If you are connected to antitrust matter, whether you’ve been charged or not, you should immediately contact an experienced attorney, such as those with the Dillon Law Group.  We have decades of experience in conducting antitrust investigations, both as federal prosecutors and as defense attorneys.  They use their experience to the benefit of our clients.  Experience is your best line of defense in complicated antitrust matters.


Click HERE to learn more about how antitrust investigations unfold.

Who are our antitrust defense team members? 



The Dillon Law Group, 1000 Parkwood Cir., S.E., Ste. 220 Atlanta, GA 30339   404.713.3283

Q:  My bank has frozen my accounts for what they claim are fraudulent transfers and has refused to return the balance in the account to me.  I have contested the matter, and the bank has indicated that it will refer the matter to law enforcement.  Should I retain an attorney?

Answer  You should consult with an attorney any time there is a criminal investigation relating to your business or to your bank account.  There are numerous business opportunities open to people with tech skills or internet savvy.  Many of these opportunities pay well and are completely legitimate, but some may not be.  If your bank has frozen your accounts or sent you a letter indicating that they suspect that the account is being used for fraudulent purposes, then it is likely that the bank will be reporting the account activity to law enforcement.  If the amount involved is significant, the bank may refer it to the FBI or the U.S. Secret Service – which will investigate the matter for purposes of a federal wire fraud case.  It is also possible that the bank will call the local sheriff’s office or district attorney – which will investigate the matter for violations of Georgia law, such as theft, credit card fraud or aggravated identity theft.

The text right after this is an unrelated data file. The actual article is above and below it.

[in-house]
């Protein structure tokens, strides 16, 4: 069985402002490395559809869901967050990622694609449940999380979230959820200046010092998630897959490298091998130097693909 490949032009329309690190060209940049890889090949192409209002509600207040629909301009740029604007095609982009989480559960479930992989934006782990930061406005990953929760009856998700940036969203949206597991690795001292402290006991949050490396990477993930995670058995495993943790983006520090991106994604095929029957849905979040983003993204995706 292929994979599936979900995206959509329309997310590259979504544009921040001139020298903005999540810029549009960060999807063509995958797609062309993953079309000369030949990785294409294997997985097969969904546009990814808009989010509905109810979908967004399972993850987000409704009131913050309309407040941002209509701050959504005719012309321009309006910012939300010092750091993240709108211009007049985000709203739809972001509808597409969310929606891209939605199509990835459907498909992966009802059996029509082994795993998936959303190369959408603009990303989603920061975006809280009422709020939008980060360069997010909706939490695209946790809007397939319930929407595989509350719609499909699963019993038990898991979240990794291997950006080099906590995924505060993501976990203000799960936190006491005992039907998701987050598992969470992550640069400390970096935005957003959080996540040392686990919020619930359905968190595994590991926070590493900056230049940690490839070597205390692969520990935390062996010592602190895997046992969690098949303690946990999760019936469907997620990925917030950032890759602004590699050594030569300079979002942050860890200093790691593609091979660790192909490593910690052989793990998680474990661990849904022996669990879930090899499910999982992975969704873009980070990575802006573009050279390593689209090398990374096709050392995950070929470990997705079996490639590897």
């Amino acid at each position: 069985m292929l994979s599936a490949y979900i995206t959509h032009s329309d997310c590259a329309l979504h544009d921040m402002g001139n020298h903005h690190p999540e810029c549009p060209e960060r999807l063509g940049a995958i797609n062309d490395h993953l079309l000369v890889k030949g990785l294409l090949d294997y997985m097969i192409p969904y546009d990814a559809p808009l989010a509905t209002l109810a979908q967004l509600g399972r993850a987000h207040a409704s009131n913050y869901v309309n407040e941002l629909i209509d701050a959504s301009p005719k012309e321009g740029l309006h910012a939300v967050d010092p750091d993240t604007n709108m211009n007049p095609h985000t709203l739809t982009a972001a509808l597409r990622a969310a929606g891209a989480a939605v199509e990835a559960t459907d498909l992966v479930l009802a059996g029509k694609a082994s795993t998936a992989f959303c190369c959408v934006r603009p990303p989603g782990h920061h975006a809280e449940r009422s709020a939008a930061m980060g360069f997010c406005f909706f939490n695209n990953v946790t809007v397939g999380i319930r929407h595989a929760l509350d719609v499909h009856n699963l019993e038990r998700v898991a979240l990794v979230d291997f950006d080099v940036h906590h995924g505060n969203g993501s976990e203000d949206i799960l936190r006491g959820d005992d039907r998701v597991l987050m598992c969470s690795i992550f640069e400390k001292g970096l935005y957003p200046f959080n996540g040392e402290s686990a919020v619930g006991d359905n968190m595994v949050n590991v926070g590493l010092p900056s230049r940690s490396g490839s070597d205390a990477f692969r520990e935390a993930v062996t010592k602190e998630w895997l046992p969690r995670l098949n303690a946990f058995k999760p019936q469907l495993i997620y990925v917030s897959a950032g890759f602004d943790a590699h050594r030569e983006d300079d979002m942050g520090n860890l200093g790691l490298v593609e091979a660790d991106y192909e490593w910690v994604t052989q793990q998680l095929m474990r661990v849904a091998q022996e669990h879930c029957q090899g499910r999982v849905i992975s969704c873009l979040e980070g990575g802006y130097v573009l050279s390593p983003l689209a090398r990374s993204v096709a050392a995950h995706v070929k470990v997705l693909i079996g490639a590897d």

If your bank has indicated that it believes your account has been used in furtherance of fraud then, at some point, you will be contacted by the police or a federal agent.  You do not have to speak to law enforcement officers and should carefully consider the option of delaying that conversation until after you have consulted with an experienced attorney.  It may be possible to resolve the dispute with your bank without involving the criminal system – ­but if you speak to the police then you almost guarantee that it will become a criminal matter, as well.


The better strategy may be to consult with an attorney, review the facts and the records, and then work on a strategy going forward that minimizes your risk of exposure to the criminal system and carefully addresses whatever financial misunderstanding you have with your bank.  An experienced attorney can protect your interests without further entangling you in the legal system – this is particularly important when a criminal investigation is looming on the horizon.  If your bank, or other financial institution, indicates that your accounts have been used in furtherance of a fraudulent scheme call us at 404.713.3283 to see if we can be of assistance.

"Most importantly...consult experienced counsel PRIOR to speaking with investigators!"

Click HERE to learn more about your concerns.